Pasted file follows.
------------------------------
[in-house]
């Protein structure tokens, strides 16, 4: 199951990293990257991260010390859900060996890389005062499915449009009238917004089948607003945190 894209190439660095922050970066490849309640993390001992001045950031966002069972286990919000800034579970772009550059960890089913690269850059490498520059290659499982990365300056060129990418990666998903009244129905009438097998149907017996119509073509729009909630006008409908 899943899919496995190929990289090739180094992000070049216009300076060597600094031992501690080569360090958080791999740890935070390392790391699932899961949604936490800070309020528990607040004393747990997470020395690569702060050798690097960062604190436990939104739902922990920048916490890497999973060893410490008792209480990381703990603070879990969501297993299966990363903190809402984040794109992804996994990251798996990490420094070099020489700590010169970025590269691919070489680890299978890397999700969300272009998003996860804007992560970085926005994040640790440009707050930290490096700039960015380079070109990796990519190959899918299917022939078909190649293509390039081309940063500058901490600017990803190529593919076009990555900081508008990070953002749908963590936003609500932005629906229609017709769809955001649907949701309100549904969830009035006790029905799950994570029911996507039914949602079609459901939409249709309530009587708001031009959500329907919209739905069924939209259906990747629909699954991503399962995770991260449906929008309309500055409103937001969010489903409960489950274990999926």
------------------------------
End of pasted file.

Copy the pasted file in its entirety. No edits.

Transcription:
[in-house]
């Protein structure tokens, strides 16, 4: 199951990293990257991260010390859900060996890389005062499915449009009238917004089948607003945190 894209190439660095922050970066490849309640993390001992001045950031966002069972286990919000800034579970772009550059960890089913690269850059490498520059290659499982990365300056060129990418990666998903009244129905009438097998149907017996119509073509729009909630006008409908 899943899919496995190929990289090739180094992000070049216009300076060597600094031992501690080569360090958080791999740890935070390392790391699932899961949604936490800070309020528990607040004393747990997470020395690569702060050798690097960062604190436990939104739902922990920048916490890497999973060893410490008792209480990381703990603070879990969501297993299966990363903190809402984040794109992804996994990251798996990490420094070099020489700590010169970025590269691919070489680890299978890397999700969300272009998003996860804007992560970085926005994040640790440009707050930290490096700039960015380079070109990796990519190959899918299917022939078909190649293509390039081309940063500058901490600017990803190529593919076009990555900081508008990070953002749908963590936003609500932005629906229609017709769809955001649907949701309100549904969830009035006790029905799950994570029911996507039914949602079609459901939409249709309530009587708001031009959500329907919209739905069924939209259906990747629909699954991503399962995770991260449906929008309309500055409103937001969010489903409960489950274990999926």